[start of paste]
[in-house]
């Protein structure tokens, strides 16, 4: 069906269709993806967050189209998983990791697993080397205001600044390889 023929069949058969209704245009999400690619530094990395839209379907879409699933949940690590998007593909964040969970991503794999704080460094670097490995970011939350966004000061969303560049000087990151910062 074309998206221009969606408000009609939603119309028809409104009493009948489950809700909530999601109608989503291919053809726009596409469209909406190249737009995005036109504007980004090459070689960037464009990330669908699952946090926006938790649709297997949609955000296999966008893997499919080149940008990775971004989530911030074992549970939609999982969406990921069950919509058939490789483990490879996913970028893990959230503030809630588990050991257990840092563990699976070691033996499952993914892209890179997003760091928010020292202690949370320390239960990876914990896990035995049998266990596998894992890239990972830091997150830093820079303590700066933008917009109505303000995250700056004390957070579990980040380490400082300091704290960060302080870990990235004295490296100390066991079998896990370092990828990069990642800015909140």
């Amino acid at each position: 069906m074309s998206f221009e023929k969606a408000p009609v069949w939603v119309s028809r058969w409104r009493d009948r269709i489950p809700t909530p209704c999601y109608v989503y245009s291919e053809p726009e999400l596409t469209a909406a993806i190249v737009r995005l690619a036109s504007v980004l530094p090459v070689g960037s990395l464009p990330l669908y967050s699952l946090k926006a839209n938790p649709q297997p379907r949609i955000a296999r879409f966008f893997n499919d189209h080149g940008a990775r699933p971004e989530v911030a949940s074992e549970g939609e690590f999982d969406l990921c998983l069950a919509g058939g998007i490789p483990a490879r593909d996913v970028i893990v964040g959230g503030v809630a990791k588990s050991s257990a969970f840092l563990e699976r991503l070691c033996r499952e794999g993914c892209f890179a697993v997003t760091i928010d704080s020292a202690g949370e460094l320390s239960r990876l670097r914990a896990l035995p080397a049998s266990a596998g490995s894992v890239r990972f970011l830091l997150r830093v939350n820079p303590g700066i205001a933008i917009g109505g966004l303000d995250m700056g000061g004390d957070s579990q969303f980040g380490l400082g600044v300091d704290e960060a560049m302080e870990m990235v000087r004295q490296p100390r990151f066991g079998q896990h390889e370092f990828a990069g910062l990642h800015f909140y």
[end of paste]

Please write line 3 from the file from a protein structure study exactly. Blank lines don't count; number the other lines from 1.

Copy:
């Amino acid at each position: 069906m074309s998206f221009e023929k969606a408000p009609v069949w939603v119309s028809r058969w409104r009493d009948r269709i489950p809700t909530p209704c999601y109608v989503y245009s291919e053809p726009e999400l596409t469209a909406a993806i190249v737009r995005l690619a036109s504007v980004l530094p090459v070689g960037s990395l464009p990330l669908y967050s699952l946090k926006a839209n938790p649709q297997p379907r949609i955000a296999r879409f966008f893997n499919d189209h080149g940008a990775r699933p971004e989530v911030a949940s074992e549970g939609e690590f999982d969406l990921c998983l069950a919509g058939g998007i490789p483990a490879r593909d996913v970028i893990v964040g959230g503030v809630a990791k588990s050991s257990a969970f840092l563990e699976r991503l070691c033996r499952e794999g993914c892209f890179a697993v997003t760091i928010d704080s020292a202690g949370e460094l320390s239960r990876l670097r914990a896990l035995p080397a049998s266990a596998g490995s894992v890239r990972f970011l830091l997150r830093v939350n820079p303590g700066i205001a933008i917009g109505g966004l303000d995250m700056g000061g004390d957070s579990q969303f980040g380490l400082g600044v300091d704290e960060a560049m302080e870990m990235v000087r004295q490296p100390r990151f066991g079998q896990h390889e370092f990828a990069g910062l990642h800015f909140y």